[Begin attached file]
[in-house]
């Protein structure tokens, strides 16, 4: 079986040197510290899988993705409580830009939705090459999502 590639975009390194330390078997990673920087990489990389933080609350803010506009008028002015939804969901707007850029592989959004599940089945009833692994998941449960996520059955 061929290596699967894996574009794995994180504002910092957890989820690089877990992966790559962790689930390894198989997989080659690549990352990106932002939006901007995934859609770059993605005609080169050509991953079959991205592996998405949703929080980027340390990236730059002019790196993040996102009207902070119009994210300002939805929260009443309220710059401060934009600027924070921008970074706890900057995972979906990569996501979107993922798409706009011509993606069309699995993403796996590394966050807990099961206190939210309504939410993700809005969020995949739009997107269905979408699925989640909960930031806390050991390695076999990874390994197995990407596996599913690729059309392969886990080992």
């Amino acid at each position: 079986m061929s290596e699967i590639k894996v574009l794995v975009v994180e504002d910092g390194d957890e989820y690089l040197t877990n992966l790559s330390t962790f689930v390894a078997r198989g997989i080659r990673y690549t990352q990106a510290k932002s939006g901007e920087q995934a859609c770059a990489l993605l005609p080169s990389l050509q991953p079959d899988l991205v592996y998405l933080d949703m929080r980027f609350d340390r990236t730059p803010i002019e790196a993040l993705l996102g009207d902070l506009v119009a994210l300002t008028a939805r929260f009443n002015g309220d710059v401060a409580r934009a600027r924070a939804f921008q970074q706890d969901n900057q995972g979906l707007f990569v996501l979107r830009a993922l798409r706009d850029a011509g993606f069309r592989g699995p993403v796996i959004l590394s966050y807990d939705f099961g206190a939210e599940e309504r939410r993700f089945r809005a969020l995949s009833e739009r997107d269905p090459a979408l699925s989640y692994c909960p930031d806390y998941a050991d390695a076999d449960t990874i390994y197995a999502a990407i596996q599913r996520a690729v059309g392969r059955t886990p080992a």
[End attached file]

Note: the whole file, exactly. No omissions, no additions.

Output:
[in-house]
């Protein structure tokens, strides 16, 4: 079986040197510290899988993705409580830009939705090459999502 590639975009390194330390078997990673920087990489990389933080609350803010506009008028002015939804969901707007850029592989959004599940089945009833692994998941449960996520059955 061929290596699967894996574009794995994180504002910092957890989820690089877990992966790559962790689930390894198989997989080659690549990352990106932002939006901007995934859609770059993605005609080169050509991953079959991205592996998405949703929080980027340390990236730059002019790196993040996102009207902070119009994210300002939805929260009443309220710059401060934009600027924070921008970074706890900057995972979906990569996501979107993922798409706009011509993606069309699995993403796996590394966050807990099961206190939210309504939410993700809005969020995949739009997107269905979408699925989640909960930031806390050991390695076999990874390994197995990407596996599913690729059309392969886990080992």
């Amino acid at each position: 079986m061929s290596e699967i590639k894996v574009l794995v975009v994180e504002d910092g390194d957890e989820y690089l040197t877990n992966l790559s330390t962790f689930v390894a078997r198989g997989i080659r990673y690549t990352q990106a510290k932002s939006g901007e920087q995934a859609c770059a990489l993605l005609p080169s990389l050509q991953p079959d899988l991205v592996y998405l933080d949703m929080r980027f609350d340390r990236t730059p803010i002019e790196a993040l993705l996102g009207d902070l506009v119009a994210l300002t008028a939805r929260f009443n002015g309220d710059v401060a409580r934009a600027r924070a939804f921008q970074q706890d969901n900057q995972g979906l707007f990569v996501l979107r830009a993922l798409r706009d850029a011509g993606f069309r592989g699995p993403v796996i959004l590394s966050y807990d939705f099961g206190a939210e599940e309504r939410r993700f089945r809005a969020l995949s009833e739009r997107d269905p090459a979408l699925s989640y692994c909960p930031d806390y998941a050991d390695a076999d449960t990874i390994y197995a999502a990407i596996q599913r996520a690729v059309g392969r059955t886990p080992a």